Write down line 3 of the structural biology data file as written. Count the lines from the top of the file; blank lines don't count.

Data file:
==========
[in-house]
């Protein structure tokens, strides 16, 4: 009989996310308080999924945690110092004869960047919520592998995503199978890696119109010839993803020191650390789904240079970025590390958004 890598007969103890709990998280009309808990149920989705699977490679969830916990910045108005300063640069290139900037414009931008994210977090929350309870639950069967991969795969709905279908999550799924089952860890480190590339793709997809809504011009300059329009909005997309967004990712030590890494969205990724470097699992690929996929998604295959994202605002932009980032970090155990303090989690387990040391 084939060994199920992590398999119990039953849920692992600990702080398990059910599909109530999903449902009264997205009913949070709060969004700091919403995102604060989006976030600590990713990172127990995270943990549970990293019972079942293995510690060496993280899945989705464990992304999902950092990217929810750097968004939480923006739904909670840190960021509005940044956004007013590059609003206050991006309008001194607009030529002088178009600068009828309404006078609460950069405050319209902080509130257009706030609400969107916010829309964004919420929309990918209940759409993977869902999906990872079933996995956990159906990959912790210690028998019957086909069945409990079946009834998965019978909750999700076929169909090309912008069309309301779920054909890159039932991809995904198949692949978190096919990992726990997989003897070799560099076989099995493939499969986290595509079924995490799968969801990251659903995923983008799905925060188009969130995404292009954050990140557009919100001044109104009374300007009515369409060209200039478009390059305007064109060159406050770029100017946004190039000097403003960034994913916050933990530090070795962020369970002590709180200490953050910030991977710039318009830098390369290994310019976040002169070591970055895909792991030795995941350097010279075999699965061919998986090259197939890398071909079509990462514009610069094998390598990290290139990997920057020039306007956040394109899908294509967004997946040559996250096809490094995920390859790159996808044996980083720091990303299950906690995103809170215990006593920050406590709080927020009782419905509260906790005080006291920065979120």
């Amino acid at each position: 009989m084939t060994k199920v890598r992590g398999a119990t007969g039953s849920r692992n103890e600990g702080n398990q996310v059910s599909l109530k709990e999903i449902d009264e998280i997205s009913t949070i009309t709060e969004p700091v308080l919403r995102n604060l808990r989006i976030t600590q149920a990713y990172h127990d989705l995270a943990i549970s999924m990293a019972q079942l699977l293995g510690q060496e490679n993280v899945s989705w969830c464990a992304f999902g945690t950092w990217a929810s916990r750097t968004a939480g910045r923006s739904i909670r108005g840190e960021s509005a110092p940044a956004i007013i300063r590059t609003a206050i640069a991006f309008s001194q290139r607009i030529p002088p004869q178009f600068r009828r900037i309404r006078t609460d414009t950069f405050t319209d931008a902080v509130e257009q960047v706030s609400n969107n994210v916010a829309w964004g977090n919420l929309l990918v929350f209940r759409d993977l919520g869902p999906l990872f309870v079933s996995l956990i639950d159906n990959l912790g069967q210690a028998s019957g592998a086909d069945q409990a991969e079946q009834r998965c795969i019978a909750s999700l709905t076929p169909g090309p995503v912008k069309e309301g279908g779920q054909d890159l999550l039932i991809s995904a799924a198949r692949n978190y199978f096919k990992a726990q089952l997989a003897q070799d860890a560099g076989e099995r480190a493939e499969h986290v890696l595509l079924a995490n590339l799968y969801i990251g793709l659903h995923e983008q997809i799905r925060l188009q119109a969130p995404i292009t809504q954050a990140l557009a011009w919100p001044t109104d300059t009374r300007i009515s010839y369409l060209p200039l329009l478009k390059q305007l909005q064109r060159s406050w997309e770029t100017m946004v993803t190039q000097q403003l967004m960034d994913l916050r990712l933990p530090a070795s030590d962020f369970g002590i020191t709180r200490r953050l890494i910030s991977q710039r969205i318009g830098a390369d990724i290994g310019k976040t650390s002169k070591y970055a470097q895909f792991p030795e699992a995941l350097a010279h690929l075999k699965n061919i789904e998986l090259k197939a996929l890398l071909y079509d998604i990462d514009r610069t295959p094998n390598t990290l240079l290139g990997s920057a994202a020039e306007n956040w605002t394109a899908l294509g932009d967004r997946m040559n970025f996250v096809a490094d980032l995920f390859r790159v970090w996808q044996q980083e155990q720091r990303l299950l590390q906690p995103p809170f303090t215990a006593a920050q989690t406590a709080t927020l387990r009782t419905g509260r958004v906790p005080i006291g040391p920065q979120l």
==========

């Amino acid at each position: 009989m084939t060994k199920v890598r992590g398999a119990t007969g039953s849920r692992n103890e600990g702080n398990q996310v059910s599909l109530k709990e999903i449902d009264e998280i997205s009913t949070i009309t709060e969004p700091v308080l919403r995102n604060l808990r989006i976030t600590q149920a990713y990172h127990d989705l995270a943990i549970s999924m990293a019972q079942l699977l293995g510690q060496e490679n993280v899945s989705w969830c464990a992304f999902g945690t950092w990217a929810s916990r750097t968004a939480g910045r923006s739904i909670r108005g840190e960021s509005a110092p940044a956004i007013i300063r590059t609003a206050i640069a991006f309008s001194q290139r607009i030529p002088p004869q178009f600068r009828r900037i309404r006078t609460d414009t950069f405050t319209d931008a902080v509130e257009q960047v706030s609400n969107n994210v916010a829309w964004g977090n919420l929309l990918v929350f209940r759409d993977l919520g869902p999906l990872f309870v079933s996995l956990i639950d159906n990959l912790g069967q210690a028998s019957g592998a086909d069945q409990a991969e079946q009834r998965c795969i019978a909750s999700l709905t076929p169909g090309p995503v912008k069309e309301g279908g779920q054909d890159l999550l039932i991809s995904a799924a198949r692949n978190y199978f096919k990992a726990q089952l997989a003897q070799d860890a560099g076989e099995r480190a493939e499969h986290v890696l595509l079924a995490n590339l799968y969801i990251g793709l659903h995923e983008q997809i799905r925060l188009q119109a969130p995404i292009t809504q954050a990140l557009a011009w919100p001044t109104d300059t009374r300007i009515s010839y369409l060209p200039l329009l478009k390059q305007l909005q064109r060159s406050w997309e770029t100017m946004v993803t190039q000097q403003l967004m960034d994913l916050r990712l933990p530090a070795s030590d962020f369970g002590i020191t709180r200490r953050l890494i910030s991977q710039r969205i318009g830098a390369d990724i290994g310019k976040t650390s002169k070591y970055a470097q895909f792991p030795e699992a995941l350097a010279h690929l075999k699965n061919i789904e998986l090259k197939a996929l890398l071909y079509d998604i990462d514009r610069t295959p094998n390598t990290l240079l290139g990997s920057a994202a020039e306007n956040w605002t394109a899908l294509g932009d967004r997946m040559n970025f996250v096809a490094d980032l995920f390859r790159v970090w996808q044996q980083e155990q720091r990303l299950l590390q906690p995103p809170f303090t215990a006593a920050q989690t406590a709080t927020l387990r009782t419905g509260r958004v906790p005080i006291g040391p920065q979120l």